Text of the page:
Breastfeeding is also known as lactation. It can help to delay when you start ovulating (releasing an egg) and having periods after the birth. This is known as lactational amenorrhoea (LAM) and it can be used as a contraceptive method. LAM can be up to 98% effective in preventing pregnancy for up to 6 months after the birth.
For breastfeeding to be effective as a contraceptive, all the following conditions must be met:
- You must be fully, or nearly fully, breastfeeding. This means you’re only giving your baby breast milk, or you’re infrequently giving other liquids in addition to your breast milk.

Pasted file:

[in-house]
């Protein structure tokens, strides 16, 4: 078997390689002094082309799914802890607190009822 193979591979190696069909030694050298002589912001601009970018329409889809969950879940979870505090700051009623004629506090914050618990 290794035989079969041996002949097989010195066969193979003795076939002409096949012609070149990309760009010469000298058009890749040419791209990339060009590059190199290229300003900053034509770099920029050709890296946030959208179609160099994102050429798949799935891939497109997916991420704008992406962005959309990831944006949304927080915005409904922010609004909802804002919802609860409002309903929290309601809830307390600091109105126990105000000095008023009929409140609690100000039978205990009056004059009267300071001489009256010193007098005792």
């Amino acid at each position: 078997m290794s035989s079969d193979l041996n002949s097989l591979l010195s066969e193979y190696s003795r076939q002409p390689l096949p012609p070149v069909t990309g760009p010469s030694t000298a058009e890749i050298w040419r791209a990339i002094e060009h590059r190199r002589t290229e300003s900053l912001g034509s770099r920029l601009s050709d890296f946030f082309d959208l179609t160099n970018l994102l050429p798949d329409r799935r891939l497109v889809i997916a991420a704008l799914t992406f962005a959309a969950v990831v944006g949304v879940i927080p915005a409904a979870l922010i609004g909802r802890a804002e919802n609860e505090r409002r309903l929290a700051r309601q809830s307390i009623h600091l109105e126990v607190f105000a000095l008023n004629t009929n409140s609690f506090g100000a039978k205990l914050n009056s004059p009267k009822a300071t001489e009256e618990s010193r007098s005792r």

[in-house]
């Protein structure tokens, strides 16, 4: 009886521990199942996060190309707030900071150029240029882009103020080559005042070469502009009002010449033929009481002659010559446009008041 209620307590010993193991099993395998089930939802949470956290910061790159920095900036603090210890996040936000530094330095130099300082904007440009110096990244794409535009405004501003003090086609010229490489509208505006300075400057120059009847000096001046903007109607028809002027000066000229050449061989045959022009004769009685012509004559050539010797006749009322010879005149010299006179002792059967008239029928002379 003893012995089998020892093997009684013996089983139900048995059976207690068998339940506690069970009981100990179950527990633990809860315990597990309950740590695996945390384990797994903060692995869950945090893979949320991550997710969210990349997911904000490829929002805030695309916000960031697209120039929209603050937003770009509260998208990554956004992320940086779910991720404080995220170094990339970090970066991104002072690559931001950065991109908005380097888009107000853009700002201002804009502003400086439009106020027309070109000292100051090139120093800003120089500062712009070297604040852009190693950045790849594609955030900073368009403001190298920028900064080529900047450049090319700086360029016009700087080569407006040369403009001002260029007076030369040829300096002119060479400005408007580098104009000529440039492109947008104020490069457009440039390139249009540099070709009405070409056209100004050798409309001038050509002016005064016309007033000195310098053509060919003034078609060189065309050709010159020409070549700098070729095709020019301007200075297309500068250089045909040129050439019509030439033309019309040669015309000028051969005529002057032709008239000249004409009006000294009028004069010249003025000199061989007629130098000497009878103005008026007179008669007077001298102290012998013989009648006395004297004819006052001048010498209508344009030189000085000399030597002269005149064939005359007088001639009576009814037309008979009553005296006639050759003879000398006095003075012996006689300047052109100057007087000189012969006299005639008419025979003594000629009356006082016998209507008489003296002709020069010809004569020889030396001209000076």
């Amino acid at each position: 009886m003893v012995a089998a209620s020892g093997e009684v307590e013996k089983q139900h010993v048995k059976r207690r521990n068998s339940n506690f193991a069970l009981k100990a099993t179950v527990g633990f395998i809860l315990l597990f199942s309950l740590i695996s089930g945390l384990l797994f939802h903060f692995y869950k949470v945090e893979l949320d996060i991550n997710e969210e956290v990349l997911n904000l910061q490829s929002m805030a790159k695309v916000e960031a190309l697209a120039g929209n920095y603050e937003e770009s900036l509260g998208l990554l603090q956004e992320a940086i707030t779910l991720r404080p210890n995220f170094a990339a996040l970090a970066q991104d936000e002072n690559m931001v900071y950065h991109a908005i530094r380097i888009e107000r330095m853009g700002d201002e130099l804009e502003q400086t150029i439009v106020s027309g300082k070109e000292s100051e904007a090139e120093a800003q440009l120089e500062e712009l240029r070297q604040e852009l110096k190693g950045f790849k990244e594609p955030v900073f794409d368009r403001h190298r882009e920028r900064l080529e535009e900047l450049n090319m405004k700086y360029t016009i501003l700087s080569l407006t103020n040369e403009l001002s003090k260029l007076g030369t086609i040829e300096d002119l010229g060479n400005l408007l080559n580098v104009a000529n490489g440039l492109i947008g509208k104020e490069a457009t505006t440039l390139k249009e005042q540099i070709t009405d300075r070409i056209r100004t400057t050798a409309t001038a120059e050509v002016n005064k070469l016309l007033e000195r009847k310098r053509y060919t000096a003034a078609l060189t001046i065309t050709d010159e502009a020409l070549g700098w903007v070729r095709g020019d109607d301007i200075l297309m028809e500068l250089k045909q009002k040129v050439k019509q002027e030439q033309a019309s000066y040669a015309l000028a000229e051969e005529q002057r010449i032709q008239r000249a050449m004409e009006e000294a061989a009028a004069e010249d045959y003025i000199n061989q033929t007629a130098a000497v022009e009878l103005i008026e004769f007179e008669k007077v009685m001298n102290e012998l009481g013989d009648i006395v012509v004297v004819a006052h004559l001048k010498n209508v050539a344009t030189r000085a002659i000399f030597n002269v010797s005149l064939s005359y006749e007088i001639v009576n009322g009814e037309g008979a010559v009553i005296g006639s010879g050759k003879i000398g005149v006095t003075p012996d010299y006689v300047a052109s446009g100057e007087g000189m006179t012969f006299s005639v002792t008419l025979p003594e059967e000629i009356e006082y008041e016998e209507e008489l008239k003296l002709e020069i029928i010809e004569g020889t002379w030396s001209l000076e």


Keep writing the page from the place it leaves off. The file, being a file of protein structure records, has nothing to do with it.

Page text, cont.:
- Your baby needs to be less than 6 months old.
- You can't have had a period since the birth.
The risk of pregnancy increases if any of the following conditions apply:
- you start breastfeeding less often
- there are long intervals between feeds – both day or night
- you stop night feeds
- you use supplement feeding
- your periods return.
Once your baby is more than 6 months old the risk of getting pregnant increases, so even if you don’t have periods and are fully or nearly fully breastfeeding, you should use another contraceptive method.